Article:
The title the half-drowned evokes a sense of continuing on with potentially fatal damage while not vanishing: a condition for the Black survivors who remain in this ecologically and virally restrictive environment, and perhaps for some categories of ancestral knowledge and feelings themselves. All figures in the book, including non-human entities, contend with the question of how to keep living, not dissociating but integrating with the available elements of the ecosystem around them, as trauma pervades.
Tension heightens as it becomes unclear how LaVon, Harbour, Kaya, and their community will go on in their encounters with encroaching alien life. A delirious style rises, narration grows more surreal: “Not many believe aliens have the concepts of joy embedded in their semi-robotic codes…. Your trust makes it want to like LaVon, even if like shouldn’t be in its code. You, it, I, we change”—who is surrendering, who has agency? Does this alien life, with a mission to penetrate and adapt the local habitat, perhaps have its own desire for change and to not colonize? The story is conveyed through dream consciousness, a mind-bending reckoning with what healing could be. The haunting ride is worth it, yielding meditations about individual life and death in relationship to group dynamics, and new ways to think of our humanity at the point of transition from “singularity, into dispersal.”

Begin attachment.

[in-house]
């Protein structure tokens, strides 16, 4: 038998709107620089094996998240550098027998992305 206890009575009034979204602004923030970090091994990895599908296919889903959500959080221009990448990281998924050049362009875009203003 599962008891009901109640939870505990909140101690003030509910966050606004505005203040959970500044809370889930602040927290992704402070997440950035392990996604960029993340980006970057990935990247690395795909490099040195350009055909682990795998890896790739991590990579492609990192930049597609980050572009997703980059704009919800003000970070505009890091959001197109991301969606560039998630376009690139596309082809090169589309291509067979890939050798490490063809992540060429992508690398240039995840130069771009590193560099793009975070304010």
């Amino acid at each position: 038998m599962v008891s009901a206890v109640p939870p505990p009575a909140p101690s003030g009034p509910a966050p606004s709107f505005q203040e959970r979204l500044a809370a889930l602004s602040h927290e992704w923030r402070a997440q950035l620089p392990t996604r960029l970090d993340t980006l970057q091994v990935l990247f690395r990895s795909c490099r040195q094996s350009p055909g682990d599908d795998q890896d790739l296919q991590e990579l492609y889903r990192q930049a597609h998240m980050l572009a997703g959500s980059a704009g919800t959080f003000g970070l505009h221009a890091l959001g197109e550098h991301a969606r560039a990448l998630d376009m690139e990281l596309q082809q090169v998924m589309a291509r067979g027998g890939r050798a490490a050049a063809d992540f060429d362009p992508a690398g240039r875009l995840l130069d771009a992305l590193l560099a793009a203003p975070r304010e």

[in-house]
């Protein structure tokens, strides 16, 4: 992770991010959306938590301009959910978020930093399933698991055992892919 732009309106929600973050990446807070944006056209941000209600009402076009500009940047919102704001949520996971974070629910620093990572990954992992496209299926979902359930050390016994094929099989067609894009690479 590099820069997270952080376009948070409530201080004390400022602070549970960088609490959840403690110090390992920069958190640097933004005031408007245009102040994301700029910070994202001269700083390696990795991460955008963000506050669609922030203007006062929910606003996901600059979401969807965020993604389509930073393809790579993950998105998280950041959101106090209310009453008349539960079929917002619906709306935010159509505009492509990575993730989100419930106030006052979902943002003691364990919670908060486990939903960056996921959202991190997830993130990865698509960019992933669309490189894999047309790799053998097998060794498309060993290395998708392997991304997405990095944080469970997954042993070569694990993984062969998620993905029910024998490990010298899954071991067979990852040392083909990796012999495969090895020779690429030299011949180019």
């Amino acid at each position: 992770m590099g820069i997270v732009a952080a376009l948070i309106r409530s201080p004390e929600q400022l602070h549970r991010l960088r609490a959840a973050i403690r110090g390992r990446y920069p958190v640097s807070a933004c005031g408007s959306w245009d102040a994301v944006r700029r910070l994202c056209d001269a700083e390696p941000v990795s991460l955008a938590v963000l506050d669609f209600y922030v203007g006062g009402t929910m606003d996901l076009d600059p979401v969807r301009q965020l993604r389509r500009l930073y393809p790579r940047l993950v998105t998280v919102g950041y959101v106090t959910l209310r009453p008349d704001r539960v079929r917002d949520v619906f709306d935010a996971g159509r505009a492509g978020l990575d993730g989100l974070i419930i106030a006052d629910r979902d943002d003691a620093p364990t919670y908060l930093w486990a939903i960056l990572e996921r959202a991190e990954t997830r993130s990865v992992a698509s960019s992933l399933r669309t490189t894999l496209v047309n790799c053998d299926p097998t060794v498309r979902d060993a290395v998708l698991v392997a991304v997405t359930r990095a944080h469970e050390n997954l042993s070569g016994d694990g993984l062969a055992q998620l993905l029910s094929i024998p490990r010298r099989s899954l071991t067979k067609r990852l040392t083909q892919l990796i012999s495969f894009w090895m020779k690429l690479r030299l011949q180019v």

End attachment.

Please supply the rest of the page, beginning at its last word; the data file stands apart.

seeley quest is a trans disabled environmentalist in Halifax working in literary and body-based composition, curation and facilitation. Presenting in the San Francisco Bay Area 2001-14, sie’s toured the US. Hir play “Crooked” is in At the Intersection of Disability and Drama, and first game narrative debuted in Canada’s National AccessAbility Week 2020. Sie led a 2021 Quebec Writers’ Federation disabled writers’ workshop, and has published in Canadian Theatre Review, Briarpatch, Wordgathering, Fiction International, Them: a Trans Lit Journal, and more. Sie’s not on social media; find more at https://questletters.net